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Business Feature: Rhiz

by | Apr 29, 2023 | Art and Music | 0 comments

Short for “rhizome”, Rhiz is a consumer-facing network of businesses.

When it comes to small business review sites and lead generators for home improvement contractors, they are a dime a dozen. From Yelp, to Angi, on down to Chambers of Commerce, there are myriad options. Ultimately, however, homeowners and small business owners alike agree that trusted word of mouth is king. While many may use these methods for initial search, often we seek a familiar referral or word of advice before picking a contractor. This is true in home automation and construction but even painting and landscaping. Small businesses (hopefully for them) are too busy to manage multiple sites, while homeowners want to save steps as well. What if word of mouth was combined with initial search? That’s where our feature Rhiz comes in. Short for “rhizome”, Rhiz is a consumer-facing network of businesses. Call it the “blue-collar LinkedIn” if you will, but Rhiz puts word of mouth online by showing the homeowner who contractors work with (great for large projects) but also what products they use or supply.

Let’s say if a homeowner knows what doors they want installed or even audiophile speakers, they could search for those products and find who installs them locally. And on that business’s profile, this potential client could see who they partner with, a sort of six degrees of separation visualized. One may not know the business they find, but they may know and trust that company’s partners or products.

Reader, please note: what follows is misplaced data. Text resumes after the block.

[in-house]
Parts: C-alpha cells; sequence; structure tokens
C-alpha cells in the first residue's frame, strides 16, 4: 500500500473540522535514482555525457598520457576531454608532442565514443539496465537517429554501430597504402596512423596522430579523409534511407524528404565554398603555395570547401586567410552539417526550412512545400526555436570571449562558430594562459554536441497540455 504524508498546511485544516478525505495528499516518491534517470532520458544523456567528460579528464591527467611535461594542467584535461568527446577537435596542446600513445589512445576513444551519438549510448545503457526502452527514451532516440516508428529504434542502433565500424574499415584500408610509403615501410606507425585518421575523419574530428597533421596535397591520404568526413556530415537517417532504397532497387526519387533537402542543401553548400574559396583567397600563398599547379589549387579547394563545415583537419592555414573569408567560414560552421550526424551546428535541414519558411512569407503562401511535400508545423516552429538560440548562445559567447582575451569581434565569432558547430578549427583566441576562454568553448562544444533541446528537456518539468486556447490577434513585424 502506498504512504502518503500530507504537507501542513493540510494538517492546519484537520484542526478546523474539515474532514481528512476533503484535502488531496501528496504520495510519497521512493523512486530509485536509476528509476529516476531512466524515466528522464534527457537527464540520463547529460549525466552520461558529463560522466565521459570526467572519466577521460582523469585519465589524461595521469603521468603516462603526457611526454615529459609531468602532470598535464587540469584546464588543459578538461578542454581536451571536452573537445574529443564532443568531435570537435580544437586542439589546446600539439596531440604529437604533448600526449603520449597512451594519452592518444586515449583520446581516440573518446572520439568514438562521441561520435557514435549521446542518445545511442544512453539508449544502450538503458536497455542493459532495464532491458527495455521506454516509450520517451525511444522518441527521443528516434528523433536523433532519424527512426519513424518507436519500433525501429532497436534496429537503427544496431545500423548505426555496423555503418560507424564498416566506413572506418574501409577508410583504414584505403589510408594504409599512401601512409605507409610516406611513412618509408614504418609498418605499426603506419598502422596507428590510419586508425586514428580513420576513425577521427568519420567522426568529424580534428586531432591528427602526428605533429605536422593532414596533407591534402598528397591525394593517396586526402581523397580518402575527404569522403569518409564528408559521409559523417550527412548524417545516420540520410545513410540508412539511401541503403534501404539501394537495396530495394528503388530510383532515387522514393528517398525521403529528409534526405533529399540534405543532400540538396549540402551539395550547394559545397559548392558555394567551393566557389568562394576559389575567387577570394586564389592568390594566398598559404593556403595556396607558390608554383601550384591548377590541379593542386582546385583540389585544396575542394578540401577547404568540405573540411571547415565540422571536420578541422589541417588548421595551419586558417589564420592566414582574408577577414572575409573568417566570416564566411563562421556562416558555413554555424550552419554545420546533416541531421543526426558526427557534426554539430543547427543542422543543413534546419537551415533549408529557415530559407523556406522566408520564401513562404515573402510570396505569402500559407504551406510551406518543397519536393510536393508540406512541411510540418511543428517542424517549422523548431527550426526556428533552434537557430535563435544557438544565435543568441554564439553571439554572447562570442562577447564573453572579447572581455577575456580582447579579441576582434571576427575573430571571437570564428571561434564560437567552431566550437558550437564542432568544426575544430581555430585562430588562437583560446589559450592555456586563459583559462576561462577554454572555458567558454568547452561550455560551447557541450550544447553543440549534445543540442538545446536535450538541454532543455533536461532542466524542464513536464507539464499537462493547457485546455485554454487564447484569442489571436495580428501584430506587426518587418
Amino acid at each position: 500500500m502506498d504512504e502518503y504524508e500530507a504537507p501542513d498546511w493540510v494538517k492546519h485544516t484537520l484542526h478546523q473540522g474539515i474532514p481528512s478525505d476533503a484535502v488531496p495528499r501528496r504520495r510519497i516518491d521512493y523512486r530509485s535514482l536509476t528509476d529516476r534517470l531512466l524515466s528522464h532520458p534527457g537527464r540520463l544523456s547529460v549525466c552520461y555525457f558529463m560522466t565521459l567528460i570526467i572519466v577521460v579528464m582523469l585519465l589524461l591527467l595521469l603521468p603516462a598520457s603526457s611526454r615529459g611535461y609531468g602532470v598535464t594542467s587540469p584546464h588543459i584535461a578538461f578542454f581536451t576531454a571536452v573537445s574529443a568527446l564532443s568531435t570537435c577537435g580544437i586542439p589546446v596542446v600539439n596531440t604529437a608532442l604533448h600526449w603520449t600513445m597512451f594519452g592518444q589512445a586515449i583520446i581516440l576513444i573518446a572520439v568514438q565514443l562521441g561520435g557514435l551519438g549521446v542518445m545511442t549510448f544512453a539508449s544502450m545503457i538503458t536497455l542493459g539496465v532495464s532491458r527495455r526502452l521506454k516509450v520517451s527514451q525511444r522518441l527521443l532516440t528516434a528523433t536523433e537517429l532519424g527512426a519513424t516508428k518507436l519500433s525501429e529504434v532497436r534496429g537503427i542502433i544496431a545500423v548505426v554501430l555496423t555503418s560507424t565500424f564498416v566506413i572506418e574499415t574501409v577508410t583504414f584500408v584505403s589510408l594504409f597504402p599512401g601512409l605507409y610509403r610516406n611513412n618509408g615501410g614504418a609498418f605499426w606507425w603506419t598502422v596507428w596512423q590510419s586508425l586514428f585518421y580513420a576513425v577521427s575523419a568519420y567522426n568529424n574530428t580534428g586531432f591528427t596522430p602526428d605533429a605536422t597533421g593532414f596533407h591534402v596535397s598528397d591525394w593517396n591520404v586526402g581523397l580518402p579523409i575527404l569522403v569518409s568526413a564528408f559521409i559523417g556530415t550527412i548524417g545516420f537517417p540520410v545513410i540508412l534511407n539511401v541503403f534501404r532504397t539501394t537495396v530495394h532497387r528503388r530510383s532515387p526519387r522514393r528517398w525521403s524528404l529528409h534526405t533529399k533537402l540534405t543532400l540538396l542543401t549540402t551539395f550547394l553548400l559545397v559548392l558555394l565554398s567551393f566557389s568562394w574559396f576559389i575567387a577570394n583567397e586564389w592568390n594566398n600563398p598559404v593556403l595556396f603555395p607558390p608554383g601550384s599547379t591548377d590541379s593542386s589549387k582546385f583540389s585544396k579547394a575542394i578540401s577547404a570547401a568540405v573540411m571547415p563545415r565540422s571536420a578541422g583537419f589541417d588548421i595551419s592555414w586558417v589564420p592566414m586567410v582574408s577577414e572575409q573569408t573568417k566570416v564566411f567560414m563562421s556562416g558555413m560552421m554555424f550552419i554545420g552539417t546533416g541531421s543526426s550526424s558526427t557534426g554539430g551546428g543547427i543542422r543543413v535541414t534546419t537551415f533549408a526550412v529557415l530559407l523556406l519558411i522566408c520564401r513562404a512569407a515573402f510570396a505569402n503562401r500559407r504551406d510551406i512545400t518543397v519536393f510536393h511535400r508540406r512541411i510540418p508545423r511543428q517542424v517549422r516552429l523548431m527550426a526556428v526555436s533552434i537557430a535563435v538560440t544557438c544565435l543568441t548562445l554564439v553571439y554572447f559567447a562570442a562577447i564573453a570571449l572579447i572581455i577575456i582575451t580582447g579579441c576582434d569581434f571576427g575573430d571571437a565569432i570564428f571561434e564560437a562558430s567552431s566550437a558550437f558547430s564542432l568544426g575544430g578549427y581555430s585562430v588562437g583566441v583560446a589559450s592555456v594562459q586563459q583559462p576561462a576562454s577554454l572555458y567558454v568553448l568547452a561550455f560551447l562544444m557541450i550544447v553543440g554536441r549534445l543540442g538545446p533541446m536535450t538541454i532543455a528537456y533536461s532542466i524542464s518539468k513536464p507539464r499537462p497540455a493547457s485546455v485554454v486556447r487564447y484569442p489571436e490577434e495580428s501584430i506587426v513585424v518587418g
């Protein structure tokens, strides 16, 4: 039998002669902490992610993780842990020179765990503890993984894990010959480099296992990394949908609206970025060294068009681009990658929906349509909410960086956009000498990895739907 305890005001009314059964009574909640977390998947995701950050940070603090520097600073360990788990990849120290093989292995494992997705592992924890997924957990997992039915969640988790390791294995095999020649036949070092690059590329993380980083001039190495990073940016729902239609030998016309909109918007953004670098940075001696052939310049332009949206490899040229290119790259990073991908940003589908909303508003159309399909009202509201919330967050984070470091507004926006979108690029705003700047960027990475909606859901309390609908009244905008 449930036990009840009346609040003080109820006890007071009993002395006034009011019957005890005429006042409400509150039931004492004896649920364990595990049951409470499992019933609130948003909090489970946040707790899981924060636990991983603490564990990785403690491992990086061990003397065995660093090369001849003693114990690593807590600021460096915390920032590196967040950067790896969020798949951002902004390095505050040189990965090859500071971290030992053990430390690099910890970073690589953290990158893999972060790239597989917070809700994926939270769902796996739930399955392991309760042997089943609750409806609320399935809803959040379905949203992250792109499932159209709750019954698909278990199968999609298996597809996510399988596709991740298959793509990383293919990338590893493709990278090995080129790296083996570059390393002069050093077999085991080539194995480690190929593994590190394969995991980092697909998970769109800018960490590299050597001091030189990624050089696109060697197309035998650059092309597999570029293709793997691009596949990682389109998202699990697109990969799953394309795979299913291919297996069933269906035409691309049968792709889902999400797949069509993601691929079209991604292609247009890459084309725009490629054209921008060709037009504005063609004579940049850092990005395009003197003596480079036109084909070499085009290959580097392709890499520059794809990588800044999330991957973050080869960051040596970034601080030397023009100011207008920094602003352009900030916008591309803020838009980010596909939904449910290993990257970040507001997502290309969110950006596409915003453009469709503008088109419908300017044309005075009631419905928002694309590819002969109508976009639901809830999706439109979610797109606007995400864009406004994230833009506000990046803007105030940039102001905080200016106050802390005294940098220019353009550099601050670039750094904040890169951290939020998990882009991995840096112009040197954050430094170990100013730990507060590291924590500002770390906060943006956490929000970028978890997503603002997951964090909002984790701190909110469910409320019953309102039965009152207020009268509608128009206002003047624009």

Founded in Northern Michigan and built by a renowned team in Los Angeles, Rhiz is initially focusing on home improvement contractors in the neglected middle states, the “flyovers”. Far too many small businesses were cast aside in the past few years, and their goal is to keep these essential businesses alive and thriving by reducing their steps to finding and retaining customers while keeping their word-of-mouth wheels turning.

The name Rhiz was not arbitrarily picked, either, as we have discovered. Their founder, Stu Campbell, came from years in the community organizing and small business (edible landscaping) field and began to conceptualize this startup after a back injury sidelined his manual labor days. Rhiz is an homage to gardeners but also is part of their mission, to help businesses rise and thrive. A rhizome also, is a root-like structure with independent but-interconnected parts shooting above ground. To them, this Rhiz-ome is a network of small businesses with individual goals and needs but which are also part of a community, oftentimes from small towns.

Rhiz is adding more features as we speak, but the timing of this could not be much better. The meteoric growth of AI like ChatGPT is making many rethink tasks and even entire industries, but this and the last few years remind us that the human aspect, our connections, cannot be a shortcut…nor should they.

The tech-savvy can search for DIY home theatre solutions, but good luck getting artificial intelligence to wire your home. Rhiz helps people stay connected in an increasingly disconnected world. It’s an online solution that empowers the offline, not replaces it.

Campbell explained that Rhiz will always have free trials for those testing the waters and even those unsure about how to start a business. “Don’t waste time or money on a website if you haven’t validated your service yet. Make a free profile, do some networking with whom you’d want to work, and see if you get bites from prospects. Show off your hobby or aspirations, THEN go full-time!”

He continued, saying his environmental background led him to a quotation from Henry David Thoreau, which still guides him, that “the mass of men lead lives of quiet desperation” and if their team can help people reduce their fears and pursue their goals, the ripple effects could extend “beyond just a small business marketplace.”

Do you have a business idea or want to support someone who does? Afraid to start something or unsure how? Rhiz above it and let your community help you. The naturalist’s adage of “the best time to plant a tree was 30 years ago, the second best time is now” holds true with entrepreneurship. People are more likely to regret the risks they didn’t take, so go ahead and start something.


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